5.1.5

Yellow River Water Dispatch Management

Promulgated by the State Council, Yellow River Water Dispatch Regulations officially came in effect in August 2006. As the first national regulation especially issued for Yellow River, it marks a milestone in the development history of Yellow River. It summarized, systematized and institutionalized the practice of unified dispatch and management of water resources, which served as a strong legal guarantee. After the promulgation of the Regulation, YRCC organized the provinces (autonomous regions) in the basin to detail their work on water abstraction control indices. Under the principle of combining total volume control with quota management, the yearly water consumption indices in normal years distributed to each province (autonomous region) by Distribution Plan of the Water 42

Resources Available in Yellow River were broken into each league (city), with clear identification of the control index for both the main stream and tributaries of the Yellow River (a separate list is needed for key tributaries). At present, all the provinces (autonomous regions) along the stream are active in doing the job. Once the detailed plan for the total volume control indices is approved, it will be further decomposed to each county (banner). In Yellow River basin, there are 76 tributaries whose catchment area is over 1000km2, and annual average natural runoff 44 billion m3. Of the 76 tributaries, 7 have an average natural runoff of 1 billion m3, 45% of the whole stream and water consumption of 100 million m3, and 21% of the whole stream. Moreover, as the economy has developed in recent years, the water consumption in tributaries has also risen rapidly with sharply decreasing volume contribution to the mainstream, deteriorating pollution and even flow cutout in certain tributaries. All these changes have greatly affected the water supply and ecological safety in the lower reaches. Therefore, unified water dispatch of key tributaries is in urgent demand. Based on relevant requirements from Yellow River Water Dispatch Regulations, a coordination conference on the dispatch of key tributaries decided to dispatch the water of 9 tributaries in three different ways according to the specific situations of each: efforts will be taken to manage the water use plan for Qingshui and Dahei rivers; for Tao River, Huang River (including Datong River), Fen River, Yiluo River, and Dawen River, the border of provinces (autonomous regions) and the crossing area into Yellow River will be key areas of control, in order to best alleviate the drying out situation of tributaries; for Wei and Qin rivers, there will be plans to manage the water use, guarantee their minimum inflow into Yellow River and control the water volume at the border linking different provinces and autonomous regions and carry out monthly dispatches in non-flooding seasons to realize the planned dispatch of tributary water gradually. Under the macro-control, monitoring and supervision of YRCC, the specific work concerning tributary water dispatches is largely done by relevant provinces (autonomous regions). The key lies in volume control at the border linking different provinces and autonomous regions and the inflow volume into Yellow River as well as the total tributary water consumption. This is significant in promoting a better combination of basin and region management. The development process of water resource management of Yellow River is as shown in Figure 1-2 while Figure 1-3 depicts the multi-layer water distribution process.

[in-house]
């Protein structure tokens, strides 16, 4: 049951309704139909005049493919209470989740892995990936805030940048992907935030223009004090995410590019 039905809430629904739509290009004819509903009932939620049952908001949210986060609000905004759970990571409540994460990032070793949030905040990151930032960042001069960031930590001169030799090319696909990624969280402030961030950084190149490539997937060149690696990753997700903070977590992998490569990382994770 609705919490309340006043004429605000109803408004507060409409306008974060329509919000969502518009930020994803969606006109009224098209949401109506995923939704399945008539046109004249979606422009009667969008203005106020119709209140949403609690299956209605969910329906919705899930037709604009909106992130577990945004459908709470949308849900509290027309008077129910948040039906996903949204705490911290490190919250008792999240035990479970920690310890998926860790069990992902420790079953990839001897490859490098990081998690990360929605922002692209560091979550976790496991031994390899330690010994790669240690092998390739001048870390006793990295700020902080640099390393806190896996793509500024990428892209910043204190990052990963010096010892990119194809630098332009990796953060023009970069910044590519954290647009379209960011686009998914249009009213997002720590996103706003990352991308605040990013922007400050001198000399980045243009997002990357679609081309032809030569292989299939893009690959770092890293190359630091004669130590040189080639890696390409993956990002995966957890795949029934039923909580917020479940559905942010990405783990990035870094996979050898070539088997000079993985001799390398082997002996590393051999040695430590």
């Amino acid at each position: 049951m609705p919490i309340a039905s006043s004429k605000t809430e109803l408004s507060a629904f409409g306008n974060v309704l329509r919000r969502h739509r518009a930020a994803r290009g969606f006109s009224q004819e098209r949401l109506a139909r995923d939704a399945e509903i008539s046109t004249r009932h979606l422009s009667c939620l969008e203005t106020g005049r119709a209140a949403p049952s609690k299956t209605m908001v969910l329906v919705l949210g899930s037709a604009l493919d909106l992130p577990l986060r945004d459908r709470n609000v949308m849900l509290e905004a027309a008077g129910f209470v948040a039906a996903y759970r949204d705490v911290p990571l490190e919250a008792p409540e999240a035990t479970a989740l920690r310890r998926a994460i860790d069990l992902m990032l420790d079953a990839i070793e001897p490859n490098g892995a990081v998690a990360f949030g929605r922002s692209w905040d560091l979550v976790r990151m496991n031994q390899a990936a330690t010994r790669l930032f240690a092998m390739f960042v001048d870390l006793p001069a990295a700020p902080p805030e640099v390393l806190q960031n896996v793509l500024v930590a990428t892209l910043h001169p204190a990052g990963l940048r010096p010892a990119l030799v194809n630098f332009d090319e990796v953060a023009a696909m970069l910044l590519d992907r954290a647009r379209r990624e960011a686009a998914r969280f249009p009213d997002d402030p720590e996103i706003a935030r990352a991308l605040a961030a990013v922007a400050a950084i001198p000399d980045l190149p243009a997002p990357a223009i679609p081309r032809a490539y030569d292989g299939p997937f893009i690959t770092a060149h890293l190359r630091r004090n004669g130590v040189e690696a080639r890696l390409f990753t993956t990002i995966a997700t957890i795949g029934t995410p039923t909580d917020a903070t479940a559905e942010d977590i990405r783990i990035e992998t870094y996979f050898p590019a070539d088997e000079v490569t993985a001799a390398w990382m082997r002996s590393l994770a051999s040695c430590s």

43

Tributary Volume Control

Total Volume Control Water Right Realization

Water Dispatch Regulations

Total Abstraction Licence Management

Abstraction Right

Initial Water Abstraction Licence Right Distribution Implementation Details

Water Dispatch Management Measures

Initial Development Water Supply Distribution Plan Comprehensive Utilization Planning

(Year) 1954

1987

Figure

1994

1998

2002

1-2 Development of Water Resource Management

Yellow River Conservancy Commission

Water Departments at Provincial Level (or Yellow River Bureau at Provincial Level)

Water Department at City Level (or Yellow River Bureau at City Level)

Water Department at County Level (or Yellow River Bureau at County Level)

Culvert Gate

Household User in Irrigation Zone

Figure 1-3

Multi-layer Water Distribution Process

44

2006

5.2

Yellow River Water Environmental Protection

5.2.1

Yellow River Water Function Zoning

5.2.1.1

Surface Water Function Zoning